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Fluttershy, what are you doing? If you hold your cards like that, Rarity will have no trouble seeing them! Sure, your head is blocking her field of view now, but as soon as you lean forward to bet, she'll hardly be able to help seeing your hand!
...Sorry, people not knowing how to hold their cards triggers my instinctive need to correct, and apparently that need applies to ponies, too. Anyhoo, my thoughts on Mr.Numbers' Rarity Loses Her Innocence In a Poker Game, below.
Impressions before reading: I am, to put it lightly, not expecting to be impressed. This has every appearance of being a "joke's in the title" teen sex comedy, which... well, I suppose there's no reason something fitting that description couldn't be good, but they oh-so-rarely seem to be. On the other hand, I only need look back to, uh, five days ago to find an example of a story I went into with low expectations, and came out loving. So hey, first impressions can be--and are!--overcome.
Zero-ish spoiler summary: It's always a bad sign when writing issues rear their ugly head in the very first sentence (a misused semicolon, in this case). In this case, though, the biggest issue with the story isn't the editing; although there are fairly regular punctuation issues, they don't significantly impede readability, and appear more to be a series of isolated incidents than one or more systemic issues. No, the biggest issues are conceptual.
Unfortunately, when it comes to concept, there's not a lot to tell. The story is divided into three chapters: the first is a couple thousand words of "the joke's in the title," the second is an extended jaunt of "hangovers are intrinsically funny," and the third is a classic chase/fetch quest sequence. The first two are single concepts, stretched to a couple thousand words; both are fine within that context, but basically provide nothing of interest beyond their singular concepts. The last chapter, on the other hand, is traditional string-out humor, and while it's solid enough in its own right, it's doesn't begin until over halfway through the fic; the setup here spans 4,000 words before there's any meaningful payoff.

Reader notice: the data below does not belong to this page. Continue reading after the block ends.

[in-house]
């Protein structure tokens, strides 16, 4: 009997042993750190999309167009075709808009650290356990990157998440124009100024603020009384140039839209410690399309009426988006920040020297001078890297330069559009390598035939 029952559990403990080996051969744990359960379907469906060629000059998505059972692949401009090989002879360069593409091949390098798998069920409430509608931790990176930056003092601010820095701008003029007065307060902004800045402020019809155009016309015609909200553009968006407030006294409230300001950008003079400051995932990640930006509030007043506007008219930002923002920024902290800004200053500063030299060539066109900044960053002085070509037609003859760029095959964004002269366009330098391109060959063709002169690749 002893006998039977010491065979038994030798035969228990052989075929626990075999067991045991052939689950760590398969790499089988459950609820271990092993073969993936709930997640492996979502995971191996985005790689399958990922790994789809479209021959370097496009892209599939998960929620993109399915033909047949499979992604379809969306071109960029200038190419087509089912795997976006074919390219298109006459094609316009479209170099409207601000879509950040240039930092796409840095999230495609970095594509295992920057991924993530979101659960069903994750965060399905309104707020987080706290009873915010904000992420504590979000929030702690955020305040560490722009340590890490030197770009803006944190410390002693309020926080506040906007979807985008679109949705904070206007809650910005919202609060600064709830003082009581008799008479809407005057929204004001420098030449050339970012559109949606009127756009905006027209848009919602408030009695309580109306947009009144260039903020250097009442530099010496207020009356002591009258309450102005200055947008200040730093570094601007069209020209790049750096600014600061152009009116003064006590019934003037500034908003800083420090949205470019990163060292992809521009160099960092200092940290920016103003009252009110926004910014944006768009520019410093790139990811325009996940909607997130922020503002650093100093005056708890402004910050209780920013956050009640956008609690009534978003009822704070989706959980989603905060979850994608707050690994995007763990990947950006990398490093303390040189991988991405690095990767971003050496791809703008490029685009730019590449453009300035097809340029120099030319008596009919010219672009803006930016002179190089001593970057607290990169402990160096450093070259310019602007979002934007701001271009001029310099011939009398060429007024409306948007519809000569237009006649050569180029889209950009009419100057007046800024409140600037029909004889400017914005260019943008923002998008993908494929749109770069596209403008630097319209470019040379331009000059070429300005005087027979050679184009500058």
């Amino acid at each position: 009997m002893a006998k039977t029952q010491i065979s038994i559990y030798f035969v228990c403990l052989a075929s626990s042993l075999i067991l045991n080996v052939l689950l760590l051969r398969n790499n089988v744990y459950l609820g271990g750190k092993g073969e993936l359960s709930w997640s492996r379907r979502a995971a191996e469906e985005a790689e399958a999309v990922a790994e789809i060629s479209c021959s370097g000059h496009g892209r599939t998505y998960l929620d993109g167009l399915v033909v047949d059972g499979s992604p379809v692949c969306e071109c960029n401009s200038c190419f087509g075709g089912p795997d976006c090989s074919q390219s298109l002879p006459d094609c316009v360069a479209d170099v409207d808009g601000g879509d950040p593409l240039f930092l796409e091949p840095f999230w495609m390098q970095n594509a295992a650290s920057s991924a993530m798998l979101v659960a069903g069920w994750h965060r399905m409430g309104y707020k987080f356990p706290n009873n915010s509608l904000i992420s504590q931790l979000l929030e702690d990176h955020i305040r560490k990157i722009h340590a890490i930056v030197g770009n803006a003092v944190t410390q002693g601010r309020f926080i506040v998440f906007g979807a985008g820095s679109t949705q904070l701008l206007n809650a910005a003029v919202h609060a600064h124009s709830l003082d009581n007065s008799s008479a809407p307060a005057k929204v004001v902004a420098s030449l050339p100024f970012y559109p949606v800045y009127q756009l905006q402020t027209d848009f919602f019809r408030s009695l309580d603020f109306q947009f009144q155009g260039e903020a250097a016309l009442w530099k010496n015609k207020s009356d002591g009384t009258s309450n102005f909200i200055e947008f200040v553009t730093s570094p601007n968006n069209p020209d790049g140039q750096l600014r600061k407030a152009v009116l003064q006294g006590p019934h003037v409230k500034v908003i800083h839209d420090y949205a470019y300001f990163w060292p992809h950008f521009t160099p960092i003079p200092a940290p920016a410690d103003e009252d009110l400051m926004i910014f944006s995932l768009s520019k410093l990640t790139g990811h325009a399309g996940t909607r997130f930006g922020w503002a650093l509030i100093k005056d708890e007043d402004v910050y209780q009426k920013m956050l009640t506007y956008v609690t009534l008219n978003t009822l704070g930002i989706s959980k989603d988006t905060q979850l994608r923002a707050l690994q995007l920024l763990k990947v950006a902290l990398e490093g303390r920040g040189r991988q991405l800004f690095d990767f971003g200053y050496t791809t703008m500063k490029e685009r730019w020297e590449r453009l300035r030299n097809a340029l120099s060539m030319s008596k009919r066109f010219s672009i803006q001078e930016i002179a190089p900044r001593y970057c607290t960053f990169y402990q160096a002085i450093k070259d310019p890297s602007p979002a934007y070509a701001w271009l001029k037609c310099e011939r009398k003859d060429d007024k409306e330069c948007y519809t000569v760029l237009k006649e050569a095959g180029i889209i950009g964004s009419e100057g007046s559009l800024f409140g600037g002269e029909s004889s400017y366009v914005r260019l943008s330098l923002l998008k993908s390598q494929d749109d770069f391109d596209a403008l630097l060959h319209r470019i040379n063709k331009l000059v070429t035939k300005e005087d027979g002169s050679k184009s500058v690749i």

Word choice is a recurring issue, specifically with inappropriate britishisms. To be clear, I don't particularly care (and I doubt many readers do, though I suspect someone must) whether an author uses British or American spellings, as long as they're consistent. In non-character-influenced narration (i.e. when the narrative voice isn't supposed to match or mirror a characters), I have no problem with British words and phrases. But when that language creeps into character dialogue, that is where I take exception. Stuff like Pinkie using the word "whilst" in casual conversation, for example, isn't just poor word choice; it's poor characterization.
Beyond that, there really isn't much to say. This story delivers its three beats in very predictable manner, dutifully checking off the character archetypes at the start (Applejack is dumb! Fluttershy is risk-averse!) without expansion or variation, moves through the stock drunk and hungover moments (I hesitate to call them "jokes," though "humor" is probably fair--after all, the simple fact of a character overreacting to noise isn't really a joke, per se), and ends on a one-off joke only tangentially related to the rest of the fic. It is, in other words, about what a reader might reasonably expect from a story titled Rarity Loses Her Innocence In a Poker Game.
★☆☆☆☆ (what does this mean?)
Sometimes, you get surprised, and other times, what you see is what you get. And to be fair, "what you see" is far from awful: the cover and description promise general goofiness and an author with a reasonable command of the English language, and both of those are delivered upon. But by the same token, this is a shallow, predictable story which stretches wafer-thin ideas to fill entire (albeit, not terribly massive) chapters; not cardinal sins in writing, perhaps, but not what I'd consider a "fandom classic."
Recommendation: Readers who find drunk ponies funny in and of themselves might want to give this a try, if they're looking for something light and insubstantial. Beyond that, I can see plenty of people reading it and not disliking it, but it's hard to actively recommend more broadly.
Next time: Schemering Sintel, by N00813